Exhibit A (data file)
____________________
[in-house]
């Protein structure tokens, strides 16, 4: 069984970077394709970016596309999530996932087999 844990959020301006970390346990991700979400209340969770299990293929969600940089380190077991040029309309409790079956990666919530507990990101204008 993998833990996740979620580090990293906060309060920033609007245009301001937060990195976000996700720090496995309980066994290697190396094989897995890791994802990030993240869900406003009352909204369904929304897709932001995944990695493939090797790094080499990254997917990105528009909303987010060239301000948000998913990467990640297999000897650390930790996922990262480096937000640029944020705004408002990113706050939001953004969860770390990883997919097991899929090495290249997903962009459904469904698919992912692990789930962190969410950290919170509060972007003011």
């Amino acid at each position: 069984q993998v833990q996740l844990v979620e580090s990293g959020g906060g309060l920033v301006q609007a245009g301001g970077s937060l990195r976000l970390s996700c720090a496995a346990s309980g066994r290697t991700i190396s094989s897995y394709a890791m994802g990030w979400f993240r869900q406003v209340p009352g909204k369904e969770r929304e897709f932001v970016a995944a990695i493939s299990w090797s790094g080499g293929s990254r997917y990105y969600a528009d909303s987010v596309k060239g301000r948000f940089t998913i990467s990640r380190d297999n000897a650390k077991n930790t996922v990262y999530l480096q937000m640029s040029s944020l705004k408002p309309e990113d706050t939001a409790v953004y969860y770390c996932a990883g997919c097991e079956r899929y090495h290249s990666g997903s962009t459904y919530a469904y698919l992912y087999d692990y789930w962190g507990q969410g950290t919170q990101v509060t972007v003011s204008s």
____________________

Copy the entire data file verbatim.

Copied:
[in-house]
């Protein structure tokens, strides 16, 4: 069984970077394709970016596309999530996932087999 844990959020301006970390346990991700979400209340969770299990293929969600940089380190077991040029309309409790079956990666919530507990990101204008 993998833990996740979620580090990293906060309060920033609007245009301001937060990195976000996700720090496995309980066994290697190396094989897995890791994802990030993240869900406003009352909204369904929304897709932001995944990695493939090797790094080499990254997917990105528009909303987010060239301000948000998913990467990640297999000897650390930790996922990262480096937000640029944020705004408002990113706050939001953004969860770390990883997919097991899929090495290249997903962009459904469904698919992912692990789930962190969410950290919170509060972007003011």
């Amino acid at each position: 069984q993998v833990q996740l844990v979620e580090s990293g959020g906060g309060l920033v301006q609007a245009g301001g970077s937060l990195r976000l970390s996700c720090a496995a346990s309980g066994r290697t991700i190396s094989s897995y394709a890791m994802g990030w979400f993240r869900q406003v209340p009352g909204k369904e969770r929304e897709f932001v970016a995944a990695i493939s299990w090797s790094g080499g293929s990254r997917y990105y969600a528009d909303s987010v596309k060239g301000r948000f940089t998913i990467s990640r380190d297999n000897a650390k077991n930790t996922v990262y999530l480096q937000m640029s040029s944020l705004k408002p309309e990113d706050t939001a409790v953004y969860y770390c996932a990883g997919c097991e079956r899929y090495h290249s990666g997903s962009t459904y919530a469904y698919l992912y087999d692990y789930w962190g507990q969410g950290t919170q990101v509060t972007v003011s204008s």